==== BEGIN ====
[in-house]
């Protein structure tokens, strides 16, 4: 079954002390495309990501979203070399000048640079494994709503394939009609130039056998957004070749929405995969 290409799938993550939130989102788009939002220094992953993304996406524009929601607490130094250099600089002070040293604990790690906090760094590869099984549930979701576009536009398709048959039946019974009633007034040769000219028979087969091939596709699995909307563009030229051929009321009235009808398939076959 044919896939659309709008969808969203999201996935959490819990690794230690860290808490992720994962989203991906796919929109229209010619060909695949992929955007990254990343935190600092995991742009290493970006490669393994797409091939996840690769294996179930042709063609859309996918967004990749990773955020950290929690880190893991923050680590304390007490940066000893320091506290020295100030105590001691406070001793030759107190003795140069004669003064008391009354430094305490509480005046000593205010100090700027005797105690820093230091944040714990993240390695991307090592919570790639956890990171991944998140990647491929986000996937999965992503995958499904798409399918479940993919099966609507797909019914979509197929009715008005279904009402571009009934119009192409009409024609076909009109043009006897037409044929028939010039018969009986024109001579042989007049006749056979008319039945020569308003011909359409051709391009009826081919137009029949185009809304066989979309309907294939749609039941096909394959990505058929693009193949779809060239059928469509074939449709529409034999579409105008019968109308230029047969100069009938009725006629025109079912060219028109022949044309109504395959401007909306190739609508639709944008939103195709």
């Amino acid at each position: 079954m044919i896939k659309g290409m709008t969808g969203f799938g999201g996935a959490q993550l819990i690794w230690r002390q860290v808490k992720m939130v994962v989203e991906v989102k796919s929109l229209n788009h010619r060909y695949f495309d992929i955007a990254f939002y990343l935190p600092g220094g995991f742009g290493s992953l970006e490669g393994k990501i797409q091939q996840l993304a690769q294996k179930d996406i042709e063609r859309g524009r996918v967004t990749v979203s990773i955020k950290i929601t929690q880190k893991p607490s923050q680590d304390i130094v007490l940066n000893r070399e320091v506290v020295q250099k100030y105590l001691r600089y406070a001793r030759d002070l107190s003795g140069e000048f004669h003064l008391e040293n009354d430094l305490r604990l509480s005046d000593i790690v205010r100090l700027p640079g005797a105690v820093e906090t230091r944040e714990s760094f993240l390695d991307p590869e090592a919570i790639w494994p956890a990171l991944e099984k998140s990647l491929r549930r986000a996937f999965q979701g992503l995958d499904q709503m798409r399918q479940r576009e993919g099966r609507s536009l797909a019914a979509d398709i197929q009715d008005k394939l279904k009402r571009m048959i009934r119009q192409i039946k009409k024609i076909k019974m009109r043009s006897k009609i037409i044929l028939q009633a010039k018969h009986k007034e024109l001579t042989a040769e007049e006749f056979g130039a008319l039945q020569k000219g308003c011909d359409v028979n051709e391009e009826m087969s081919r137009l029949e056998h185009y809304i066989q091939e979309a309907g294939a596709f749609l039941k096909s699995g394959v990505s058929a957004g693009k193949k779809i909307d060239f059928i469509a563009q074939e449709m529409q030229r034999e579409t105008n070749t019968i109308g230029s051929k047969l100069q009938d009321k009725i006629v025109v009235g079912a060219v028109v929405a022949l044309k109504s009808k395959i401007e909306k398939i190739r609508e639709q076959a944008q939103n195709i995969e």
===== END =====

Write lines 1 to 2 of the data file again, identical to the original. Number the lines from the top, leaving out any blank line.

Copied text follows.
[in-house]
């Protein structure tokens, strides 16, 4: 079954002390495309990501979203070399000048640079494994709503394939009609130039056998957004070749929405995969 290409799938993550939130989102788009939002220094992953993304996406524009929601607490130094250099600089002070040293604990790690906090760094590869099984549930979701576009536009398709048959039946019974009633007034040769000219028979087969091939596709699995909307563009030229051929009321009235009808398939076959 044919896939659309709008969808969203999201996935959490819990690794230690860290808490992720994962989203991906796919929109229209010619060909695949992929955007990254990343935190600092995991742009290493970006490669393994797409091939996840690769294996179930042709063609859309996918967004990749990773955020950290929690880190893991923050680590304390007490940066000893320091506290020295100030105590001691406070001793030759107190003795140069004669003064008391009354430094305490509480005046000593205010100090700027005797105690820093230091944040714990993240390695991307090592919570790639956890990171991944998140990647491929986000996937999965992503995958499904798409399918479940993919099966609507797909019914979509197929009715008005279904009402571009009934119009192409009409024609076909009109043009006897037409044929028939010039018969009986024109001579042989007049006749056979008319039945020569308003011909359409051709391009009826081919137009029949185009809304066989979309309907294939749609039941096909394959990505058929693009193949779809060239059928469509074939449709529409034999579409105008019968109308230029047969100069009938009725006629025109079912060219028109022949044309109504395959401007909306190739609508639709944008939103195709």